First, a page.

Work at the Developmental Psychopathology Lab is conducted within the broader framework of a developmental psychopathology approach. A developmental psychopathology approach refers to a quantitative integrative discipline that seeks to unify contributions from multiple fields of inquiry with the goal of understanding psychopathology across the lifespan and its relation to normative adaptation within a developmental, lifespan framework. Our work therefore cuts across multiple levels of explanation and analysis including the neurobiological, affective, cognitive and the behavioral and is most firmly situated within the RDoC domain of “social systems and processes”.
Our work is also guided by a translational approach. We therefore design our studies such that the investigation of the basic processes involved in social-cognitive processing may directly inform clinical questions; and we extend our findings to develop assessment tools for clinical settings and social-cognitive interventions attachment-related problems. We study both patient populations and community samples thereby acknowledging the fact that many valuable lessons can be learnt about basic processes by studying them in atypical populations and vice versa. Finally, by studying the effectiveness of interventions which identifies social cognition as its mechanism of change, we further adhere to a translational approach by bringing our research into a real-life clinical context.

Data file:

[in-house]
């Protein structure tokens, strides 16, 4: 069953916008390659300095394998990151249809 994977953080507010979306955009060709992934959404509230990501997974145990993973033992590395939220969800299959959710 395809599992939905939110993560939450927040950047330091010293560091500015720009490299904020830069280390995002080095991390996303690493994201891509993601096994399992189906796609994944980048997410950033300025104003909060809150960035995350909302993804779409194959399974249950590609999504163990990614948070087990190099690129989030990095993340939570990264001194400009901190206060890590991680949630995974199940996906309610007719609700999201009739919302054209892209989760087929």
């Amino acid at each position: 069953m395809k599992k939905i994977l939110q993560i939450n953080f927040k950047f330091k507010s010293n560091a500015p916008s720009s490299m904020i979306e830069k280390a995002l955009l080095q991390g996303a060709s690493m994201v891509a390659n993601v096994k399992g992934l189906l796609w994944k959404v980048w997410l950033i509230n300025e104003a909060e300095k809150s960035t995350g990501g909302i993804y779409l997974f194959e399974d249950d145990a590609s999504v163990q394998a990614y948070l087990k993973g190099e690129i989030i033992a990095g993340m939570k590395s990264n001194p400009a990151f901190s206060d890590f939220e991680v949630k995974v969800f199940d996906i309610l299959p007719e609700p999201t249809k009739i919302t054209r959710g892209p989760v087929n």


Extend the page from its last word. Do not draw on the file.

- Healthy Adolescent Thoughts, Feelings, and Behaviors
- Intranasal Oxytocin and Social Cognition in Youths
- Social cognition and Developmental Psychopathology
- Social Cognitive Factors and Suicide-related Behaviors in Adolescents
- Mediated Intervention for Sensitizing Caregivers for HIV/AIDS orphans
- Ecological momentary assessment of feelings and social cognition in relation to psychopathology
- Mentalization-based treatment trial for suicidal adolescents